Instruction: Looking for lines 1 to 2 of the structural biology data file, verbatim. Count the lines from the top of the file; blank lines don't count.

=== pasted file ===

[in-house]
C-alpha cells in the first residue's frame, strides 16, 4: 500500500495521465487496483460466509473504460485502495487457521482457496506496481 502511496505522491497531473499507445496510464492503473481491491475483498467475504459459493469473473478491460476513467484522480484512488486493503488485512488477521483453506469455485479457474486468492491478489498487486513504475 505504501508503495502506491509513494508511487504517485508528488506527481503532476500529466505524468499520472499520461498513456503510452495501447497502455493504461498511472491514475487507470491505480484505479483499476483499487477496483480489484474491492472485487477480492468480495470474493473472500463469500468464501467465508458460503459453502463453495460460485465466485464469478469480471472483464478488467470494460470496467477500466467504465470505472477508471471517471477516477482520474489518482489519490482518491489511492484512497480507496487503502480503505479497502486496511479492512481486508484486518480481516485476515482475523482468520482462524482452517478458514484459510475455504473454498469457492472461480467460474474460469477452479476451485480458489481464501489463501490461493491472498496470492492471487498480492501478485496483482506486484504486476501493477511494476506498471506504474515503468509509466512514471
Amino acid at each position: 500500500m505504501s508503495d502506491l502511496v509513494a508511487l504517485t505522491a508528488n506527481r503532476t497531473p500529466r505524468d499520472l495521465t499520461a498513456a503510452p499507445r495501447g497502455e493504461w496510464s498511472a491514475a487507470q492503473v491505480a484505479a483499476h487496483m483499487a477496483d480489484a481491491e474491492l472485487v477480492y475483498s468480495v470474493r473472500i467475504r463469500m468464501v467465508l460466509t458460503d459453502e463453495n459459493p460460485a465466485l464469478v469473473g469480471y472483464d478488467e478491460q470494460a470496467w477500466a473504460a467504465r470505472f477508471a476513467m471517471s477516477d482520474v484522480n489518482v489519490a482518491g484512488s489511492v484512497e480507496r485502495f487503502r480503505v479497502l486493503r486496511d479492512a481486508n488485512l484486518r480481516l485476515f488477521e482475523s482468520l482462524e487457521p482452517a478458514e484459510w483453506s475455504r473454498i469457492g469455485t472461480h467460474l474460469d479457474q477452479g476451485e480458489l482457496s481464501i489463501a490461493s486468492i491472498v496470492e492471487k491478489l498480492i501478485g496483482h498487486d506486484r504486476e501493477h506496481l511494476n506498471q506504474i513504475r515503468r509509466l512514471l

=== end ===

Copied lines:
[in-house]
C-alpha cells in the first residue's frame, strides 16, 4: 500500500495521465487496483460466509473504460485502495487457521482457496506496481 502511496505522491497531473499507445496510464492503473481491491475483498467475504459459493469473473478491460476513467484522480484512488486493503488485512488477521483453506469455485479457474486468492491478489498487486513504475 505504501508503495502506491509513494508511487504517485508528488506527481503532476500529466505524468499520472499520461498513456503510452495501447497502455493504461498511472491514475487507470491505480484505479483499476483499487477496483480489484474491492472485487477480492468480495470474493473472500463469500468464501467465508458460503459453502463453495460460485465466485464469478469480471472483464478488467470494460470496467477500466467504465470505472477508471471517471477516477482520474489518482489519490482518491489511492484512497480507496487503502480503505479497502486496511479492512481486508484486518480481516485476515482475523482468520482462524482452517478458514484459510475455504473454498469457492472461480467460474474460469477452479476451485480458489481464501489463501490461493491472498496470492492471487498480492501478485496483482506486484504486476501493477511494476506498471506504474515503468509509466512514471